the internet of things - oliver wyman the internet of things (iot) â€“ internet of everything...
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THE INTERNET OF THINGS DISRUPTING TRADITIONAL BUSINESS MODELS
With the Internet of Things, or IoT, we’re at the dawn
of a new revolution, which could be compared with
the digital wave that disrupted most industries not so
long ago. For although digitalisation clearly created
immense value for consumers, it was also very tough
on companies unable to adapt quickly enough.
So, how can we generate value in this new game?
The Internet of Things is everywhere. Wearables,
or portable technologies, and other health-related
accessories are among the first to come to the fore,
such as bracelets, watches, bathroom scales, and
others, with Fitbit, Jawbone, Withings, and iWatch.
Objects like cars, tractors, suitcases, fridges, garbage
cans – even the human body – are getting connected.
Yet machine-to-machine (M2M) interfaces are nothing
new: they’ve been around for over two decades. So,
what has changed? Significantly lower sensor costs,
an explosive rise of connectivity, increased computing
processor power, and miniaturisation of these components
are all factors that augment innovation opportunities
and hence the range of connected objects.
The figures speak for themselves: in 2008, there were as
many connected objects as there were humans on Earth,
about seven billion. The number of connected objects is
expected to rise to between 50 and 100 BN by 2020, or
annual growth of over 30%. The current value added by
IoT is estimated to represent €400 BN, and should reach
€1.8 to €2.2 TN by 2020, or five times what it is today.
But beyond the figures, the burning issue is how this
value will be distributed. Who will benefit? One thing
is certain: there will be winners and losers. How can
companies avoid being disintermediated or attacked
in their market by newcomers or incumbent players
who manage to capitalise on the potential of IoT before
everyone else? How can they avoid the establishment
of de facto platforms able to capture data from several
different spheres and thus the corresponding value?
The possibility of generating data, collecting it, and then
using this information to create new services is opening
up new potential not just for existing players but also
for newcomers reinventing traditional business models.
Who will be the Uber or BlaBlaCar of IoT?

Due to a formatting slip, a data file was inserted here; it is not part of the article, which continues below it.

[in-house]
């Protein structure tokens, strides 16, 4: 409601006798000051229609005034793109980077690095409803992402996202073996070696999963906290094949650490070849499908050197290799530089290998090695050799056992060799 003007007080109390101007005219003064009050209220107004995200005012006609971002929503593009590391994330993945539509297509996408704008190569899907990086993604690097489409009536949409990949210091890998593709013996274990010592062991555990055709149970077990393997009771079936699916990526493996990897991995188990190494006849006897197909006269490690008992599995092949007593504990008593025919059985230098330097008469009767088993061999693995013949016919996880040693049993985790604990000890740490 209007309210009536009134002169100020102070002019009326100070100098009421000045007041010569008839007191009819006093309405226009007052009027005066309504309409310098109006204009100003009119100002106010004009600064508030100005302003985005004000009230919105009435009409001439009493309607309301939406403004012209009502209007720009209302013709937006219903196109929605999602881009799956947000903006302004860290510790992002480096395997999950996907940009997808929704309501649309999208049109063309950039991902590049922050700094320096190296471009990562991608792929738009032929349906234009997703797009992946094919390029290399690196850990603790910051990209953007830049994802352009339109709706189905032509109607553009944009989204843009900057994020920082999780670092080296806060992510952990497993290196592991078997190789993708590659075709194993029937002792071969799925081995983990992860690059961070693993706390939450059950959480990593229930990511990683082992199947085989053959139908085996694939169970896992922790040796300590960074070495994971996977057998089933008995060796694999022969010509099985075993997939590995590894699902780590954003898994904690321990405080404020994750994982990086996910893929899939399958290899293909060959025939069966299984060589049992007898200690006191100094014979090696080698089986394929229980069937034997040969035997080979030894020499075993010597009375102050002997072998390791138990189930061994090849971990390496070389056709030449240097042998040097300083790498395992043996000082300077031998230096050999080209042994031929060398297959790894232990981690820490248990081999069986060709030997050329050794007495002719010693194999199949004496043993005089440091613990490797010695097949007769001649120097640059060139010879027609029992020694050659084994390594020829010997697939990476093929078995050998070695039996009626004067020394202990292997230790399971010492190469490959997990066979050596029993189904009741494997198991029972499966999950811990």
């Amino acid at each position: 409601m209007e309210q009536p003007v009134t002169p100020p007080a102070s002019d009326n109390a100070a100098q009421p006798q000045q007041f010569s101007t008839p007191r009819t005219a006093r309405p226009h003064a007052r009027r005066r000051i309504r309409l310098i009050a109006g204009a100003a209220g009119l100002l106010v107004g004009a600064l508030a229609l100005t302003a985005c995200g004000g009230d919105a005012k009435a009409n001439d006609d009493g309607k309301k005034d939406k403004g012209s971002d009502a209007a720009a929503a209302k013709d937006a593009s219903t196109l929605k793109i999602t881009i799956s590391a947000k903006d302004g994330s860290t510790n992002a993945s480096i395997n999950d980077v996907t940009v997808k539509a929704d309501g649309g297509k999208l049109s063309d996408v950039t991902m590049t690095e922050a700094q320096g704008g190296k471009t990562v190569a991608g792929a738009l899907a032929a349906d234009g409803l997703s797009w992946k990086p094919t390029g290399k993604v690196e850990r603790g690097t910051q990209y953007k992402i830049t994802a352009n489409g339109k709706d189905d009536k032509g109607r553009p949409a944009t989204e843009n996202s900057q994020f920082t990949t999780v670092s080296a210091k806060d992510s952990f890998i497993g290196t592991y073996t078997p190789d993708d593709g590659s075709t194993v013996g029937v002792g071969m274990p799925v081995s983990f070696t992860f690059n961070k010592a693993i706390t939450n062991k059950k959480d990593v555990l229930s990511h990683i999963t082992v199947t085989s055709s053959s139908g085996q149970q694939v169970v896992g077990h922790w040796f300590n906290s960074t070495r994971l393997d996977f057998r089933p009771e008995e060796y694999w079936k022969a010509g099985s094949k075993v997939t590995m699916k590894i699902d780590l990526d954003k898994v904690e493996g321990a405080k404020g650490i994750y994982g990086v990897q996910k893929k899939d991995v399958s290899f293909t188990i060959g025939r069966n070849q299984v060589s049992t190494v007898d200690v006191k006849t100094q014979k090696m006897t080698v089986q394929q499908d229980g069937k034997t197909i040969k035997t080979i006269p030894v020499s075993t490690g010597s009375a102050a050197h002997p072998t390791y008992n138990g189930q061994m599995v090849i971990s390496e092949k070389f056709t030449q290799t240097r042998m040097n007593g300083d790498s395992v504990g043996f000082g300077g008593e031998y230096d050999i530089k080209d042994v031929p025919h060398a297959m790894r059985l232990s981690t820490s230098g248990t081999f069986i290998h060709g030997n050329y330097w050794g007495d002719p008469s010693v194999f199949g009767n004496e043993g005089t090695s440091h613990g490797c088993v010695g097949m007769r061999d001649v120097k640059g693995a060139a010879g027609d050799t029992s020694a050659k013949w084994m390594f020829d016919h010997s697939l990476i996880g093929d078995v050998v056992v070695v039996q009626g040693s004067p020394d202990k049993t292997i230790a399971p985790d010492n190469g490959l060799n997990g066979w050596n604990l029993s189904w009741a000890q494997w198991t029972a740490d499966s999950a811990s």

Is it so fantastic to imagine that Google could revolutionise
the world of insurance? Could it aggregate key behavioural
and lifestyle data collected through a powerful ecosystem
of wearable objects and connected objects in the home
and car, combined with data from the web, and relegate
insurers to the lower value-added role of risk bearer?
Imagine a world where we no longer have to go to the
supermarket or make grocery lists online, because
groceries are delivered directly to us – according to
our needs, which are identified from the data collected
in the home by a connected refrigerator. Does this
sound like science fiction? Think again.
The development of a data-based society will challenge
traditional business models in a big way. In our view,
four types of impact should be expected:
• Impact 1. The dividing line between business sectors and industries will shift and become blurred.
• Impact 2. New cross-industry ecosystems combining data from different sources will be established. Will this move us toward a monopoly situation or coexisting ecosystems?
• Impact 3. The Internet of Things will accelerate the establishment of services.
• Impact 4. Customer relationships are becoming hybrid and business-to-business-to-consumer (B2B2C) is growing fast.
Anticipating the disruptions, being an active player in
these changes, and understanding new business models
and corresponding ecosystems are the keys to getting
the most out of the Internet of Things revolution.
Copyright © 2015 Oliver Wyman. All rights reserved.
DISRUPTING TRADITIONAL BUSINESS MODELS 5 TECHNOLOGY IS AT A TURNING POINT